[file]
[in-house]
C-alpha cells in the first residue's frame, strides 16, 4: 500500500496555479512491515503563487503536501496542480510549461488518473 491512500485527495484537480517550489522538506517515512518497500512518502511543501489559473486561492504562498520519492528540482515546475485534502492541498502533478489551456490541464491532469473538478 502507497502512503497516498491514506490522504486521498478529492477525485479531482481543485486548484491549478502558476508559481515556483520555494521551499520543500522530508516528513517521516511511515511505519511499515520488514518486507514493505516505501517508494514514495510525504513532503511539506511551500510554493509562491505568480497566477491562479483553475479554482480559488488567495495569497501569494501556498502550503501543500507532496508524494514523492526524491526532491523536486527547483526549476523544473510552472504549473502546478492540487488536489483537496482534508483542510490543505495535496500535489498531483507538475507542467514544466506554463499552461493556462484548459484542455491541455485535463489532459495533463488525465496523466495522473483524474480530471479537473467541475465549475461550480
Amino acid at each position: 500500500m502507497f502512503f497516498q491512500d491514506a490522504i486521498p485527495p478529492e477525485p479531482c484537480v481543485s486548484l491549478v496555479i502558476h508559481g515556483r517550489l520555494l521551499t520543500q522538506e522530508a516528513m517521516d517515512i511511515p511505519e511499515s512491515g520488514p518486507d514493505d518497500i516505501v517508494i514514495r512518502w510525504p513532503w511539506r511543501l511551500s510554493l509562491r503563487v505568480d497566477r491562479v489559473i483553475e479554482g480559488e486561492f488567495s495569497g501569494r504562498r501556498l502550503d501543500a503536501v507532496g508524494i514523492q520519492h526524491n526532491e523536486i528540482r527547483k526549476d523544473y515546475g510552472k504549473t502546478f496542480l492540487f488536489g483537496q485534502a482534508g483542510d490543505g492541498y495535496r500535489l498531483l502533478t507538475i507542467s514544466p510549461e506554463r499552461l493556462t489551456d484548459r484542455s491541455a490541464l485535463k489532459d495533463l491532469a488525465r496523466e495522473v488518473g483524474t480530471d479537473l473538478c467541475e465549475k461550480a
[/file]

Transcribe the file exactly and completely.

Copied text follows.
[in-house]
C-alpha cells in the first residue's frame, strides 16, 4: 500500500496555479512491515503563487503536501496542480510549461488518473 491512500485527495484537480517550489522538506517515512518497500512518502511543501489559473486561492504562498520519492528540482515546475485534502492541498502533478489551456490541464491532469473538478 502507497502512503497516498491514506490522504486521498478529492477525485479531482481543485486548484491549478502558476508559481515556483520555494521551499520543500522530508516528513517521516511511515511505519511499515520488514518486507514493505516505501517508494514514495510525504513532503511539506511551500510554493509562491505568480497566477491562479483553475479554482480559488488567495495569497501569494501556498502550503501543500507532496508524494514523492526524491526532491523536486527547483526549476523544473510552472504549473502546478492540487488536489483537496482534508483542510490543505495535496500535489498531483507538475507542467514544466506554463499552461493556462484548459484542455491541455485535463489532459495533463488525465496523466495522473483524474480530471479537473467541475465549475461550480
Amino acid at each position: 500500500m502507497f502512503f497516498q491512500d491514506a490522504i486521498p485527495p478529492e477525485p479531482c484537480v481543485s486548484l491549478v496555479i502558476h508559481g515556483r517550489l520555494l521551499t520543500q522538506e522530508a516528513m517521516d517515512i511511515p511505519e511499515s512491515g520488514p518486507d514493505d518497500i516505501v517508494i514514495r512518502w510525504p513532503w511539506r511543501l511551500s510554493l509562491r503563487v505568480d497566477r491562479v489559473i483553475e479554482g480559488e486561492f488567495s495569497g501569494r504562498r501556498l502550503d501543500a503536501v507532496g508524494i514523492q520519492h526524491n526532491e523536486i528540482r527547483k526549476d523544473y515546475g510552472k504549473t502546478f496542480l492540487f488536489g483537496q485534502a482534508g483542510d490543505g492541498y495535496r500535489l498531483l502533478t507538475i507542467s514544466p510549461e506554463r499552461l493556462t489551456d484548459r484542455s491541455a490541464l485535463k489532459d495533463l491532469a488525465r496523466e495522473v488518473g483524474t480530471d479537473l473538478c467541475e465549475k461550480a